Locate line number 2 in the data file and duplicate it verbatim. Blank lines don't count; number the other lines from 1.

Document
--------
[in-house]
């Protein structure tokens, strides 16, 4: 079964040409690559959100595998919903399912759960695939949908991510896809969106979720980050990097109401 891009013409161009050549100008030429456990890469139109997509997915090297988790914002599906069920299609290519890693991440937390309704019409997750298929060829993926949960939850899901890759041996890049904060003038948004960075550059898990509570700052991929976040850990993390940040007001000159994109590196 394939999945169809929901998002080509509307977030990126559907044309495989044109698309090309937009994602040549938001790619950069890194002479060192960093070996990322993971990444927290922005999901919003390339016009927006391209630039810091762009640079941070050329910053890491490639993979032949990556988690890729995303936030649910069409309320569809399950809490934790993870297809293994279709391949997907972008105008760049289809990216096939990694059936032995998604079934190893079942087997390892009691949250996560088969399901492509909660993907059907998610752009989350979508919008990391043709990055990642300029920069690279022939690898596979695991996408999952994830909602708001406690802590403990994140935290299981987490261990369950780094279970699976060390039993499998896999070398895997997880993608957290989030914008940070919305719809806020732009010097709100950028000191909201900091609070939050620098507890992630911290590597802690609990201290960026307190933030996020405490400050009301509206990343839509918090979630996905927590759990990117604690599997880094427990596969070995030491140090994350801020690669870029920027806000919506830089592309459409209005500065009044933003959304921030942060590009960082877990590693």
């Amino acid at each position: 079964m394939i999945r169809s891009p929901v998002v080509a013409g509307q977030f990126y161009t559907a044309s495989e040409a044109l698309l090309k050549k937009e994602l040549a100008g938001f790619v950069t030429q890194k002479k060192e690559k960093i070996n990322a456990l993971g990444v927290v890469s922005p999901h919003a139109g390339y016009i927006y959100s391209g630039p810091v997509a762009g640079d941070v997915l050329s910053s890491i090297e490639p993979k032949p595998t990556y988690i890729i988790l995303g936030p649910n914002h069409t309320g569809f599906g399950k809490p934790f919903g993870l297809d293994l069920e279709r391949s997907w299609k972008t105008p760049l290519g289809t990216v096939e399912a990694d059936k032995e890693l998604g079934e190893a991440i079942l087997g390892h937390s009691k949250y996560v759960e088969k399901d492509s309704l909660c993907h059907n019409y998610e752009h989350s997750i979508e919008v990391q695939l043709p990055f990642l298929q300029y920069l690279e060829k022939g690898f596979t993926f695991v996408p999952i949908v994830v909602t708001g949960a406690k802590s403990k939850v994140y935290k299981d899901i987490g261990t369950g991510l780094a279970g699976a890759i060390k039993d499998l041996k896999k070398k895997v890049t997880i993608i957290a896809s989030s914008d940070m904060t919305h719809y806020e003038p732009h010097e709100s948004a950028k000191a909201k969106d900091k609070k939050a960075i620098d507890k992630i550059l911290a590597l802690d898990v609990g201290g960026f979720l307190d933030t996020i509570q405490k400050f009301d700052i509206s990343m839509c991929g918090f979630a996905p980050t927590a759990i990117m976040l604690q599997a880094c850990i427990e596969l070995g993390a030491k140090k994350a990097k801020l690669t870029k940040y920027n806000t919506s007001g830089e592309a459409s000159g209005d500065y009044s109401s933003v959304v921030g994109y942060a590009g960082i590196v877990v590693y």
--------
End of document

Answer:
């Protein structure tokens, strides 16, 4: 079964040409690559959100595998919903399912759960695939949908991510896809969106979720980050990097109401 891009013409161009050549100008030429456990890469139109997509997915090297988790914002599906069920299609290519890693991440937390309704019409997750298929060829993926949960939850899901890759041996890049904060003038948004960075550059898990509570700052991929976040850990993390940040007001000159994109590196 394939999945169809929901998002080509509307977030990126559907044309495989044109698309090309937009994602040549938001790619950069890194002479060192960093070996990322993971990444927290922005999901919003390339016009927006391209630039810091762009640079941070050329910053890491490639993979032949990556988690890729995303936030649910069409309320569809399950809490934790993870297809293994279709391949997907972008105008760049289809990216096939990694059936032995998604079934190893079942087997390892009691949250996560088969399901492509909660993907059907998610752009989350979508919008990391043709990055990642300029920069690279022939690898596979695991996408999952994830909602708001406690802590403990994140935290299981987490261990369950780094279970699976060390039993499998896999070398895997997880993608957290989030914008940070919305719809806020732009010097709100950028000191909201900091609070939050620098507890992630911290590597802690609990201290960026307190933030996020405490400050009301509206990343839509918090979630996905927590759990990117604690599997880094427990596969070995030491140090994350801020690669870029920027806000919506830089592309459409209005500065009044933003959304921030942060590009960082877990590693």